Document Type

Article

Abstract

Cigarettes result in over 400,000 preventable American deaths each year. In 2011, fewer than twenty percent of adults smoked. Since the publication of the first U.S. Surgeon General's Report on Smoking and Health nearly fifty years ago, when smoking prevalence was around forty percent, policies such as smoke-free laws, large tax increases, and litigation have collectively contributed to cut smoking prevalence in half. Unfortunately, no one expects the mix of policies currently proposed, which includes further tax increases, spatial smoking restrictions, somewhat higher minimum age restrictions, adverse publicity, and quitting assistance, to reduce U.S. smoking prevalence below fifteen percent in the foreseeable future.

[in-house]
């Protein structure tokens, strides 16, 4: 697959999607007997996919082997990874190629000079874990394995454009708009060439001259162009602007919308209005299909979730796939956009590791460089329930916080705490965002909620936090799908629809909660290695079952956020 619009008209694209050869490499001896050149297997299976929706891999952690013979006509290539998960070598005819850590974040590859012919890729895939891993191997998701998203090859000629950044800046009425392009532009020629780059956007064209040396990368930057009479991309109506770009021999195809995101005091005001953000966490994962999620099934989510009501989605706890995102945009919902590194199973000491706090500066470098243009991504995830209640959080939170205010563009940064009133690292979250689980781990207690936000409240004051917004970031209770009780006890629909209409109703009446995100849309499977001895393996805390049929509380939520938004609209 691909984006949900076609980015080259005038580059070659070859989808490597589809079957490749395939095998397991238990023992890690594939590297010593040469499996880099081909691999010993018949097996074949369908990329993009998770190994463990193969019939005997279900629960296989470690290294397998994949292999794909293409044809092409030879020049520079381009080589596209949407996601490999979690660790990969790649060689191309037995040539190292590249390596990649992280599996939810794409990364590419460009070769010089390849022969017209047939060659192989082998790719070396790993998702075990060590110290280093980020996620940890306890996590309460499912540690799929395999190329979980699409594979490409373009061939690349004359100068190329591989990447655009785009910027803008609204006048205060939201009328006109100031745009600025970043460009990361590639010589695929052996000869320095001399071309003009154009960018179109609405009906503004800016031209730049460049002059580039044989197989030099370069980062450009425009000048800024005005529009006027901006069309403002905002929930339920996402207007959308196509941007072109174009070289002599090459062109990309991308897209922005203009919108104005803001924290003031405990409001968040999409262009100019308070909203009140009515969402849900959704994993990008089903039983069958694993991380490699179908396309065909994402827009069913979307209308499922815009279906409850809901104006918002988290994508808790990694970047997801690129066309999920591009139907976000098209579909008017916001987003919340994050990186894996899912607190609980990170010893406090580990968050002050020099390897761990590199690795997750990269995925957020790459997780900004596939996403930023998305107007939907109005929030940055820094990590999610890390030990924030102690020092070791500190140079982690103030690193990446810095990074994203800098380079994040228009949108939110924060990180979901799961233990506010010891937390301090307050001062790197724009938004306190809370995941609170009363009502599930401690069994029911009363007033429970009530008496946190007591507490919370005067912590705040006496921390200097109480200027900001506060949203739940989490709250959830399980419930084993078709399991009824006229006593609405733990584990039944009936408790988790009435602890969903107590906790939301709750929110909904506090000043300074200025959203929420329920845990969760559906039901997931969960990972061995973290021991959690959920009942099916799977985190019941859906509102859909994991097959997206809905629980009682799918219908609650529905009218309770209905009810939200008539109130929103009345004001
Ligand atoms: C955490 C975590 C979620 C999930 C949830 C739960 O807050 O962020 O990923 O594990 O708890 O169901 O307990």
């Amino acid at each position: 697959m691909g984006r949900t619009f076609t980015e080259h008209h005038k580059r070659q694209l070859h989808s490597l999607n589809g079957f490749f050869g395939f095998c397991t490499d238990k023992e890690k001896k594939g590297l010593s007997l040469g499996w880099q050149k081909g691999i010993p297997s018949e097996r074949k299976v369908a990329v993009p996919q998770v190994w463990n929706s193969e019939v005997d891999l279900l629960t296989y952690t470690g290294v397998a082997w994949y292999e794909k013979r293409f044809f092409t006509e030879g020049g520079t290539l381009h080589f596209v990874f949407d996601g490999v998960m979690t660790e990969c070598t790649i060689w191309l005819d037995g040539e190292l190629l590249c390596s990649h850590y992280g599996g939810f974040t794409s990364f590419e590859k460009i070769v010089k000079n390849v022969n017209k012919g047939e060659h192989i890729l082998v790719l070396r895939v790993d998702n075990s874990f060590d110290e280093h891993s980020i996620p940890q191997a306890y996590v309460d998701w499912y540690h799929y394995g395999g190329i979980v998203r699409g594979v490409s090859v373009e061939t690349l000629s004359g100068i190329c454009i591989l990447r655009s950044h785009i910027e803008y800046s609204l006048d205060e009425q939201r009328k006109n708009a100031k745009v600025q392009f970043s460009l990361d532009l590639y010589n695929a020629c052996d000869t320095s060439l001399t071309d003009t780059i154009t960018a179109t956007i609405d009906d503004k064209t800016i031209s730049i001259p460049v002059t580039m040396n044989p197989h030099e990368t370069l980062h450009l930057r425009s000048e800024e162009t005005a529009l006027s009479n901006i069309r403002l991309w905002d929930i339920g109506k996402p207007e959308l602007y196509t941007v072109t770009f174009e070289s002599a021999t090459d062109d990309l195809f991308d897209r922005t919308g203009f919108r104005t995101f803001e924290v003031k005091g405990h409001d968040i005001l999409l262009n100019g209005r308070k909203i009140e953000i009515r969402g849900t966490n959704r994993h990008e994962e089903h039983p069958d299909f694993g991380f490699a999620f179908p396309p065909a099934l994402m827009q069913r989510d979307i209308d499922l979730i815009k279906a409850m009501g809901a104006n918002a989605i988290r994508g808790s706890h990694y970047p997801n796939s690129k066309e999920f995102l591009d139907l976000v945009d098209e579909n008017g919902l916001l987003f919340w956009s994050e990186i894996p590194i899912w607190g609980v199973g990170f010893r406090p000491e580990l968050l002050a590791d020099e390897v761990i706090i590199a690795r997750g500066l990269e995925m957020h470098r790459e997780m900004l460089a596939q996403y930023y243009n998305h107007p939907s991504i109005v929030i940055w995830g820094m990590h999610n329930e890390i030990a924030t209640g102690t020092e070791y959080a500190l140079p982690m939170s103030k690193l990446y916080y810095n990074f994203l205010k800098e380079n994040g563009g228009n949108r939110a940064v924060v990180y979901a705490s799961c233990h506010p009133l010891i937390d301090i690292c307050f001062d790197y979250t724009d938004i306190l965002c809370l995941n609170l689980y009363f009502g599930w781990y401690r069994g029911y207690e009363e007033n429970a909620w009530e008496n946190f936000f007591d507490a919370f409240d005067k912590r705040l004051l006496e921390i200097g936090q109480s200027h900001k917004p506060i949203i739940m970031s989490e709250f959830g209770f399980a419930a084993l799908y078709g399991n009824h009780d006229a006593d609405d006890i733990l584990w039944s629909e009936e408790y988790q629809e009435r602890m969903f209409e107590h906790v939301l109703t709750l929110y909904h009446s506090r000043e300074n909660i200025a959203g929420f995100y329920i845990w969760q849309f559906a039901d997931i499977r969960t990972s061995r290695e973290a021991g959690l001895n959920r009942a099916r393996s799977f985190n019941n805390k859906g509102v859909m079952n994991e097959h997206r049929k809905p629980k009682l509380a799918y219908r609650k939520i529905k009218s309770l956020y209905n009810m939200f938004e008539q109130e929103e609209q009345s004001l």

So is there a legally viable endgame strategy that could work in the United States? There are several endgame strategies that will be discussed and two that appear to have particular promise in the United States.

Date of Authorship for this Version

1-1-2013

Keywords

cigarettes, anti-smoking laws, Health Law

Original Citation

Originally published in American Journal of Law and Medicine, Vol. 39, Nos. 2-3, 2013

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